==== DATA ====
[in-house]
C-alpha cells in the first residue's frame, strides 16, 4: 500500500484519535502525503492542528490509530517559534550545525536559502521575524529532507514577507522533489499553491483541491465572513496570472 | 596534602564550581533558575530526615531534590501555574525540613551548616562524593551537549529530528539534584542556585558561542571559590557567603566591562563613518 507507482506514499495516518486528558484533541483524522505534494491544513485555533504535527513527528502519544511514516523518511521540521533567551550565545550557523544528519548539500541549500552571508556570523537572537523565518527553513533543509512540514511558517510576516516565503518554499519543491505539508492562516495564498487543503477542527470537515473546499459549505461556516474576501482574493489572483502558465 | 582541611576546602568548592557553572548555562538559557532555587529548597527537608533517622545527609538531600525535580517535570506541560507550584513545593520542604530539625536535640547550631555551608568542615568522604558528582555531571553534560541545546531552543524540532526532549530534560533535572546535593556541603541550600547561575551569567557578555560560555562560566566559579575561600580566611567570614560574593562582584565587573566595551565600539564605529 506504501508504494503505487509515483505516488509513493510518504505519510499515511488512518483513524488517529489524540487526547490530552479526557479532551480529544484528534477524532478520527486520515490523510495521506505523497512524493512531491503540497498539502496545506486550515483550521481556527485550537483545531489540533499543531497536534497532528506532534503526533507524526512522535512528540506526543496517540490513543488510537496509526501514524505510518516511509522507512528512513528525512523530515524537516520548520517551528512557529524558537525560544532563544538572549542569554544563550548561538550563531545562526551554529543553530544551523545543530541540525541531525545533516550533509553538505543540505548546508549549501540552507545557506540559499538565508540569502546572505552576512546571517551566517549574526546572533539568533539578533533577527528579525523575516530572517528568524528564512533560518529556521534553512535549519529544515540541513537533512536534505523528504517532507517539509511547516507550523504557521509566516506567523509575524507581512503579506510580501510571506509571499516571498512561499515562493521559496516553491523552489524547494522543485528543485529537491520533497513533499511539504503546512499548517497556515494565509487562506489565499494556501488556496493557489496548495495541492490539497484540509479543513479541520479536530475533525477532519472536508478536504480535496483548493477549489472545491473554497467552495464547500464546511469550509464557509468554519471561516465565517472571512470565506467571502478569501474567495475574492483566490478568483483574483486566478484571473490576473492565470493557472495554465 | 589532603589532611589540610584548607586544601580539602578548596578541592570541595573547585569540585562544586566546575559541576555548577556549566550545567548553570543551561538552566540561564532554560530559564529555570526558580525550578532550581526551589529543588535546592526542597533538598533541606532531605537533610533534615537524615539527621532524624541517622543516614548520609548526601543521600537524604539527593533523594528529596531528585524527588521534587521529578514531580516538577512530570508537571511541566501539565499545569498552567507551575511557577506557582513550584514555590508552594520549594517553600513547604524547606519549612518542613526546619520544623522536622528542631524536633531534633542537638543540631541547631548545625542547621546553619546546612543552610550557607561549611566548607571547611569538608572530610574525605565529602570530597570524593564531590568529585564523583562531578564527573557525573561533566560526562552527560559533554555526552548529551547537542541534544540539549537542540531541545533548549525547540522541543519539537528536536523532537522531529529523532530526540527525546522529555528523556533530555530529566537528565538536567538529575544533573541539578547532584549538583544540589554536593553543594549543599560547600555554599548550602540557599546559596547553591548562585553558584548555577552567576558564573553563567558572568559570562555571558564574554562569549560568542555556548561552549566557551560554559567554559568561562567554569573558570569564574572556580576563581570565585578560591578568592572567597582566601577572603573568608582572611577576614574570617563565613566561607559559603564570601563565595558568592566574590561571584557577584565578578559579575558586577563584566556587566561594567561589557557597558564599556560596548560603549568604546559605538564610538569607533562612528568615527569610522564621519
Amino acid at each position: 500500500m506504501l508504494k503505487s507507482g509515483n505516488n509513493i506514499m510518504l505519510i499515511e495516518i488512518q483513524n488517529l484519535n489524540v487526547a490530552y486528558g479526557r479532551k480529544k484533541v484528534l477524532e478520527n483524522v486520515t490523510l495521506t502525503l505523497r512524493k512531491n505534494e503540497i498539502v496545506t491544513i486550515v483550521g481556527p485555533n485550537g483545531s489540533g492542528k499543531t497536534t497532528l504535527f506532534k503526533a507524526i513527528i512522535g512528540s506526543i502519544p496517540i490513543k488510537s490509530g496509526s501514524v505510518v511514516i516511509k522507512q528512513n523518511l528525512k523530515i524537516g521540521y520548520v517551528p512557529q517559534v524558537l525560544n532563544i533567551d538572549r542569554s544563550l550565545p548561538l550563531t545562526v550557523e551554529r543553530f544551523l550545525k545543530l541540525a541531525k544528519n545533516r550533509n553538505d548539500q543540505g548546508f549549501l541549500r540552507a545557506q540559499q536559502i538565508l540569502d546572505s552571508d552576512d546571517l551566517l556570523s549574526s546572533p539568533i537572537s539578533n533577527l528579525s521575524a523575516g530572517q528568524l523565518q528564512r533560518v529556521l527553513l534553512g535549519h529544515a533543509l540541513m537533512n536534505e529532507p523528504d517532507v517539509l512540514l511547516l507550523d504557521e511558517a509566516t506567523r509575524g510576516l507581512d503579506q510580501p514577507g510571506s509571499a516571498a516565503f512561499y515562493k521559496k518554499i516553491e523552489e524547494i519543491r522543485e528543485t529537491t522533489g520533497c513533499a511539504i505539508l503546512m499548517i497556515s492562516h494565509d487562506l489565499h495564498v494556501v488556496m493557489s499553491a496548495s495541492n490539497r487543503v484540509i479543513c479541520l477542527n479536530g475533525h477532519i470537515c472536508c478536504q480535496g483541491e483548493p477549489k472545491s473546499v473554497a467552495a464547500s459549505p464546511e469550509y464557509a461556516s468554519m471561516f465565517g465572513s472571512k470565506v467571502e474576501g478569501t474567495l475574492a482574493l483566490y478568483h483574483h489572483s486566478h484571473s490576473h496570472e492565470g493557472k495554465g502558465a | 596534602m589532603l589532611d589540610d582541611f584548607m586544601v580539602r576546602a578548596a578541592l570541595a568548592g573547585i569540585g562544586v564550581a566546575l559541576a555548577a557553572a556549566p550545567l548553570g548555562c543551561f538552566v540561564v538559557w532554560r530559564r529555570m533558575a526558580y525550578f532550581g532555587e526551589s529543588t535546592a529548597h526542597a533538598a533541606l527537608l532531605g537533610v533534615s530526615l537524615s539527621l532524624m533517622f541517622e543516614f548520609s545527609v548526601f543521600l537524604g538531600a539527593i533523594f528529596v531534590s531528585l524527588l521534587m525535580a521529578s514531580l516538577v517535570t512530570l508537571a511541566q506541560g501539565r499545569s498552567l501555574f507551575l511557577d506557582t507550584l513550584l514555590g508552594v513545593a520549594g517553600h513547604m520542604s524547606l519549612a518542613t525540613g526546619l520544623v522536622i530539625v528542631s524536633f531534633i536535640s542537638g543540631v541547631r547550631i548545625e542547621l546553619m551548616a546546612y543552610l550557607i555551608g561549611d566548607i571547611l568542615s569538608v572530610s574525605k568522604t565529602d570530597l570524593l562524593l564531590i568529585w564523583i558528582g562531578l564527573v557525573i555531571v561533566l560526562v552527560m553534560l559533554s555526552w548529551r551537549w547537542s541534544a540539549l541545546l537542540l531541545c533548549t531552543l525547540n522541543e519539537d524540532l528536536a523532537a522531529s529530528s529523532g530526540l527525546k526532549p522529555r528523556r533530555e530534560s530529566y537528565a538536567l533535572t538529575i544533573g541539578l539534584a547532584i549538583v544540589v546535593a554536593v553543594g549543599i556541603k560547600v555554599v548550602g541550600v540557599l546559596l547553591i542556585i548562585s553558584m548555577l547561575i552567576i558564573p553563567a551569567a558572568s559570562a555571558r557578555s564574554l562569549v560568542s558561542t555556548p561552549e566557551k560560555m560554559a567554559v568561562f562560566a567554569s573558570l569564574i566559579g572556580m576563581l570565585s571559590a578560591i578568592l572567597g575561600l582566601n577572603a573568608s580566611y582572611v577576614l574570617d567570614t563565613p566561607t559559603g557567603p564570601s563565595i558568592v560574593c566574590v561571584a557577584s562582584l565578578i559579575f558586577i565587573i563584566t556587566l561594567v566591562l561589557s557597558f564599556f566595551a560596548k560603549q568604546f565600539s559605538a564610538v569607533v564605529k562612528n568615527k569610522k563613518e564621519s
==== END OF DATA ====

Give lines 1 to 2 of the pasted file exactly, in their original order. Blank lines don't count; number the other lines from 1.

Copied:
[in-house]
C-alpha cells in the first residue's frame, strides 16, 4: 500500500484519535502525503492542528490509530517559534550545525536559502521575524529532507514577507522533489499553491483541491465572513496570472 | 596534602564550581533558575530526615531534590501555574525540613551548616562524593551537549529530528539534584542556585558561542571559590557567603566591562563613518 507507482506514499495516518486528558484533541483524522505534494491544513485555533504535527513527528502519544511514516523518511521540521533567551550565545550557523544528519548539500541549500552571508556570523537572537523565518527553513533543509512540514511558517510576516516565503518554499519543491505539508492562516495564498487543503477542527470537515473546499459549505461556516474576501482574493489572483502558465 | 582541611576546602568548592557553572548555562538559557532555587529548597527537608533517622545527609538531600525535580517535570506541560507550584513545593520542604530539625536535640547550631555551608568542615568522604558528582555531571553534560541545546531552543524540532526532549530534560533535572546535593556541603541550600547561575551569567557578555560560555562560566566559579575561600580566611567570614560574593562582584565587573566595551565600539564605529 506504501508504494503505487509515483505516488509513493510518504505519510499515511488512518483513524488517529489524540487526547490530552479526557479532551480529544484528534477524532478520527486520515490523510495521506505523497512524493512531491503540497498539502496545506486550515483550521481556527485550537483545531489540533499543531497536534497532528506532534503526533507524526512522535512528540506526543496517540490513543488510537496509526501514524505510518516511509522507512528512513528525512523530515524537516520548520517551528512557529524558537525560544532563544538572549542569554544563550548561538550563531545562526551554529543553530544551523545543530541540525541531525545533516550533509553538505543540505548546508549549501540552507545557506540559499538565508540569502546572505552576512546571517551566517549574526546572533539568533539578533533577527528579525523575516530572517528568524528564512533560518529556521534553512535549519529544515540541513537533512536534505523528504517532507517539509511547516507550523504557521509566516506567523509575524507581512503579506510580501510571506509571499516571498512561499515562493521559496516553491523552489524547494522543485528543485529537491520533497513533499511539504503546512499548517497556515494565509487562506489565499494556501488556496493557489496548495495541492490539497484540509479543513479541520479536530475533525477532519472536508478536504480535496483548493477549489472545491473554497467552495464547500464546511469550509464557509468554519471561516465565517472571512470565506467571502478569501474567495475574492483566490478568483483574483486566478484571473490576473492565470493557472495554465 | 589532603589532611589540610584548607586544601580539602578548596578541592570541595573547585569540585562544586566546575559541576555548577556549566550545567548553570543551561538552566540561564532554560530559564529555570526558580525550578532550581526551589529543588535546592526542597533538598533541606532531605537533610533534615537524615539527621532524624541517622543516614548520609548526601543521600537524604539527593533523594528529596531528585524527588521534587521529578514531580516538577512530570508537571511541566501539565499545569498552567507551575511557577506557582513550584514555590508552594520549594517553600513547604524547606519549612518542613526546619520544623522536622528542631524536633531534633542537638543540631541547631548545625542547621546553619546546612543552610550557607561549611566548607571547611569538608572530610574525605565529602570530597570524593564531590568529585564523583562531578564527573557525573561533566560526562552527560559533554555526552548529551547537542541534544540539549537542540531541545533548549525547540522541543519539537528536536523532537522531529529523532530526540527525546522529555528523556533530555530529566537528565538536567538529575544533573541539578547532584549538583544540589554536593553543594549543599560547600555554599548550602540557599546559596547553591548562585553558584548555577552567576558564573553563567558572568559570562555571558564574554562569549560568542555556548561552549566557551560554559567554559568561562567554569573558570569564574572556580576563581570565585578560591578568592572567597582566601577572603573568608582572611577576614574570617563565613566561607559559603564570601563565595558568592566574590561571584557577584565578578559579575558586577563584566556587566561594567561589557557597558564599556560596548560603549568604546559605538564610538569607533562612528568615527569610522564621519